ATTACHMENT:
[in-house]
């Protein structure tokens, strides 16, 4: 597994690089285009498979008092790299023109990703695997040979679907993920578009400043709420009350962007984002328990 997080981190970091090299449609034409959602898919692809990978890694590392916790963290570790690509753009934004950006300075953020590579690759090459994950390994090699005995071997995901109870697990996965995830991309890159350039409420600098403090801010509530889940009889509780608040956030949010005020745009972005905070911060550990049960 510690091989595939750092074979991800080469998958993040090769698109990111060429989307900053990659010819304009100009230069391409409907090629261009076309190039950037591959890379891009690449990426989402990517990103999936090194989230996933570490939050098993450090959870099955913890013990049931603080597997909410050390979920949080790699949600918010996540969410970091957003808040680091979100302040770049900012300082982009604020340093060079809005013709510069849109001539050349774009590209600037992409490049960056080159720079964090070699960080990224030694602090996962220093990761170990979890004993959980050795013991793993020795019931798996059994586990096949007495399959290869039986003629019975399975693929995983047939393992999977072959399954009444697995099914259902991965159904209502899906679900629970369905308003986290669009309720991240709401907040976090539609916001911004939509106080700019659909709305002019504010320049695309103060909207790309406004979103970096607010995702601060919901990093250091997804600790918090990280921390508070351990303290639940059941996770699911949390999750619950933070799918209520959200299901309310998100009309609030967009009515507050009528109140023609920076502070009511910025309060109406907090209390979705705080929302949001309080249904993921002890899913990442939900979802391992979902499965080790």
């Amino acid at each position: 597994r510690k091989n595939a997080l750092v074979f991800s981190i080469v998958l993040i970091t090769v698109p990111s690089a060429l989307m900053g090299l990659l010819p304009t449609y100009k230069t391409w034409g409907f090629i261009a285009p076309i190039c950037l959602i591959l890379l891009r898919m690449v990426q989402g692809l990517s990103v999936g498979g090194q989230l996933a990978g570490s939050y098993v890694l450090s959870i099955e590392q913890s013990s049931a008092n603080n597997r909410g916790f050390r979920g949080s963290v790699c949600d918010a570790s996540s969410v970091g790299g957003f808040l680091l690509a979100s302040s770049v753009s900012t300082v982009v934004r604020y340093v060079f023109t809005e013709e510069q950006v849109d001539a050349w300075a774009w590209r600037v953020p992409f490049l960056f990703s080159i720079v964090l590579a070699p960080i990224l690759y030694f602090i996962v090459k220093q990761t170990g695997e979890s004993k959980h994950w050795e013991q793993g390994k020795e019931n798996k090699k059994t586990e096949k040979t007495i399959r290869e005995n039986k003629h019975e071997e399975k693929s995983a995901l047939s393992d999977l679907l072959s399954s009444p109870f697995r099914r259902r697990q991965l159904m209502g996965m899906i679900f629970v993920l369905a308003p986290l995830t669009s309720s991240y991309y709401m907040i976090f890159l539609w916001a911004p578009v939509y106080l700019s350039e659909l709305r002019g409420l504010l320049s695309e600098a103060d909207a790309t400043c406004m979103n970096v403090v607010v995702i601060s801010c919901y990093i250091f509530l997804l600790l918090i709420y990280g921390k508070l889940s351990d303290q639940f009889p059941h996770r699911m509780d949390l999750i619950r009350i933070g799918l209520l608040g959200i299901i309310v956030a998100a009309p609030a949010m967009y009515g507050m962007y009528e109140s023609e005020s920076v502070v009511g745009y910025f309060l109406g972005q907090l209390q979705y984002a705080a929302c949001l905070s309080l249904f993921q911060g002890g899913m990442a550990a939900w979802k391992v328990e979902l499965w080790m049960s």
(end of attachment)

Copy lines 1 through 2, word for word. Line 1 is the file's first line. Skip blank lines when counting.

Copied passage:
[in-house]
């Protein structure tokens, strides 16, 4: 597994690089285009498979008092790299023109990703695997040979679907993920578009400043709420009350962007984002328990 997080981190970091090299449609034409959602898919692809990978890694590392916790963290570790690509753009934004950006300075953020590579690759090459994950390994090699005995071997995901109870697990996965995830991309890159350039409420600098403090801010509530889940009889509780608040956030949010005020745009972005905070911060550990049960 510690091989595939750092074979991800080469998958993040090769698109990111060429989307900053990659010819304009100009230069391409409907090629261009076309190039950037591959890379891009690449990426989402990517990103999936090194989230996933570490939050098993450090959870099955913890013990049931603080597997909410050390979920949080790699949600918010996540969410970091957003808040680091979100302040770049900012300082982009604020340093060079809005013709510069849109001539050349774009590209600037992409490049960056080159720079964090070699960080990224030694602090996962220093990761170990979890004993959980050795013991793993020795019931798996059994586990096949007495399959290869039986003629019975399975693929995983047939393992999977072959399954009444697995099914259902991965159904209502899906679900629970369905308003986290669009309720991240709401907040976090539609916001911004939509106080700019659909709305002019504010320049695309103060909207790309406004979103970096607010995702601060919901990093250091997804600790918090990280921390508070351990303290639940059941996770699911949390999750619950933070799918209520959200299901309310998100009309609030967009009515507050009528109140023609920076502070009511910025309060109406907090209390979705705080929302949001309080249904993921002890899913990442939900979802391992979902499965080790």